As prepaid cards continue to be targeted toward millennials and underbanked consumers, their usage and how they are marketed are changing. This report examines how the cards are acquired, reloaded, and used by key consumer segments. It also examines the CFPB’s proposed changes to prepaid that could change the attractiveness of these cards.

The market for prepaid cards continues to evolve. Selected merchants and online prepaid vendors have been increasingly targeting underbanked consumers with the cards, and banks have used them to onboard younger consumers and the unbanked. As online shopping continues to grow as a percentage of total retail sales, general purpose reloadable (GPR) prepaid cards are finding new uses, in addition to their traditional spend categories. In this report, Javelin examines where consumers obtain prepaid cards and where they tend to reload them. Also covered are the growing importance of merchants in the overall prepaid card market.

Key questions addressed in this report:

  • From whom do most consumers acquire prepaid cards?
  • Which types of banks are most likely to offer prepaid cards to their customers?
  • What do consumers typically use their prepaid cards for, i.e., what do they spend with them?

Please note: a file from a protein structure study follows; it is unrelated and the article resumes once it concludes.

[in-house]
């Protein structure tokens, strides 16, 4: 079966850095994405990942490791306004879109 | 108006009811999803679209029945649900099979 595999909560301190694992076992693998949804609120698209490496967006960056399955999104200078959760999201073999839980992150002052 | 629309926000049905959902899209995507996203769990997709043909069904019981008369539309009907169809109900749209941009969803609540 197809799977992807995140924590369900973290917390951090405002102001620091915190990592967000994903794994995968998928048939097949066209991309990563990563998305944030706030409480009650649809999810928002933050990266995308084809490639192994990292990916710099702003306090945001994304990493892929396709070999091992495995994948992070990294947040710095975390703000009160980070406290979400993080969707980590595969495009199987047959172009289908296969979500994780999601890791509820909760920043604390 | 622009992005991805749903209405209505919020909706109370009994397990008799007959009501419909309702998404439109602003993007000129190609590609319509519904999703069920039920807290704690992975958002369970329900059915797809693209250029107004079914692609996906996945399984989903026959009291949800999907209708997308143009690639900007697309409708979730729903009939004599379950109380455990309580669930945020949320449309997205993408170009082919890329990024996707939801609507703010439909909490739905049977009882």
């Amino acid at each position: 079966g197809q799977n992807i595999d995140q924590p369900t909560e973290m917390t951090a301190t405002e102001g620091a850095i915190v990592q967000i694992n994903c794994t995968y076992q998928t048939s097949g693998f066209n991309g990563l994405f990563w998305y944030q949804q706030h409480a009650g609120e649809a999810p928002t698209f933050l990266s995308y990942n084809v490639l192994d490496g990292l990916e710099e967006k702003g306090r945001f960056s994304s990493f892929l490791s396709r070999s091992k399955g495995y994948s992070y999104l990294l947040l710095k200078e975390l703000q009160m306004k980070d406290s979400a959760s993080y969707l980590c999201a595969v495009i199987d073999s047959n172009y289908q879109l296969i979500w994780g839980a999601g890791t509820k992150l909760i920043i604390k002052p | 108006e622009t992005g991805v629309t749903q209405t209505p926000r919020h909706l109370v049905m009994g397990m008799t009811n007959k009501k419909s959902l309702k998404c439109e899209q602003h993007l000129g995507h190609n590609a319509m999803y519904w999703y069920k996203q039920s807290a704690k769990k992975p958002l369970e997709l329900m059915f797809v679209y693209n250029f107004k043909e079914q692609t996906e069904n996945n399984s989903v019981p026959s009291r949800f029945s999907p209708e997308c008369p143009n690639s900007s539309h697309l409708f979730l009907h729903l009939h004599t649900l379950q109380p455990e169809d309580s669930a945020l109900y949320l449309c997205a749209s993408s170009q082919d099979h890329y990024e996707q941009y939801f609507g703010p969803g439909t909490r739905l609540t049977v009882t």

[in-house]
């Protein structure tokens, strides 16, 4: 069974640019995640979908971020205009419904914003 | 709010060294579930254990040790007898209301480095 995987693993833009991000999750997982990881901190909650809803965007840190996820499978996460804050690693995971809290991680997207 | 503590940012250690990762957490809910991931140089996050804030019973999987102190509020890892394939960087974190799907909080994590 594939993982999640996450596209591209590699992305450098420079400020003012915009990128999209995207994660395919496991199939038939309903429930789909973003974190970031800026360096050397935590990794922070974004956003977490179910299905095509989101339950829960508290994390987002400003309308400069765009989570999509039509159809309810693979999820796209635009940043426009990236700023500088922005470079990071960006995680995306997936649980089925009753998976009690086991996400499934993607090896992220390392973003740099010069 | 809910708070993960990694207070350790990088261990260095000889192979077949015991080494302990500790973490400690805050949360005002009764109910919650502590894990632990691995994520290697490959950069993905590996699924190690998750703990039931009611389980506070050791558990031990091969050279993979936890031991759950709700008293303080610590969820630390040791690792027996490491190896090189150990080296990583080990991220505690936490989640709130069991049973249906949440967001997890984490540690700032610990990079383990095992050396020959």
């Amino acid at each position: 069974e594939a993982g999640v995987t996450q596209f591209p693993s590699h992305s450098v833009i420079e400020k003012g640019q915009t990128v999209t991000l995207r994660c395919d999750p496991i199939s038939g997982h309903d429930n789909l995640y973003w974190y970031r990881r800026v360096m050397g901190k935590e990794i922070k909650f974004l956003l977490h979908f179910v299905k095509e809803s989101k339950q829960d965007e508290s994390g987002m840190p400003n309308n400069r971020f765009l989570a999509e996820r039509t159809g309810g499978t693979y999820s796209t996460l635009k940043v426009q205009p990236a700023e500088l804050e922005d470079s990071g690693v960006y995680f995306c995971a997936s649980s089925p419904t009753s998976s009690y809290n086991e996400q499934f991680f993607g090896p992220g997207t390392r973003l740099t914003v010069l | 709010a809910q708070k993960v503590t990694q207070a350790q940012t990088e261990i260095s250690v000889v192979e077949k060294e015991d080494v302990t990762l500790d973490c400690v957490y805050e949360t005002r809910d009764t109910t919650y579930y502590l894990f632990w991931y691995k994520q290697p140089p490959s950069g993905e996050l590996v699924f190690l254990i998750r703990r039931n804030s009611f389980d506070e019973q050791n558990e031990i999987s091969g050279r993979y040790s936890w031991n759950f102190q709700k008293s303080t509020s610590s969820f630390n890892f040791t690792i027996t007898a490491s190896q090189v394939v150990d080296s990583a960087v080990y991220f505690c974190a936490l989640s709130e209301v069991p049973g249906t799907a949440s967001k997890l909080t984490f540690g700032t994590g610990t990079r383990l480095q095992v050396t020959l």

• How much do consumers typically reload onto their prepaid cards?
  • Where do they typically reload them?

Companies Mentioned: 7-Eleven, American Express, CVS, Green Dot, Kaiku, Navy Federal Credit Union, Visa, Walmart, WildCard System


The consumer data in this report is based on information collected from several Javelin surveys that targeted populations representative of the overall U.S. population in proportions of gender, age, and income:

  • A random-sample panel of 3,200 respondents collected online during November 2015. The overall margin of sampling error is +1.73 percentage points at the 95% confidence level.

This report examines consumer behavior based on three segmentations by generation as well as two segmentations within one generation. Putting labels on entire generations can place exaggerated emphasis on specific birthdates, suggesting that someone born on New Year’s Eve is somehow likely to think and act differently than someone born on New Year’s Day. To minimize that effect, Javelin applies slightly overlapping 20-year periods to define the generations as:

  • Baby boomers: born in the years 1945-1965
  • Gen X: born in the years 1961-1981
  • Gen Y: born in the years 1979-1999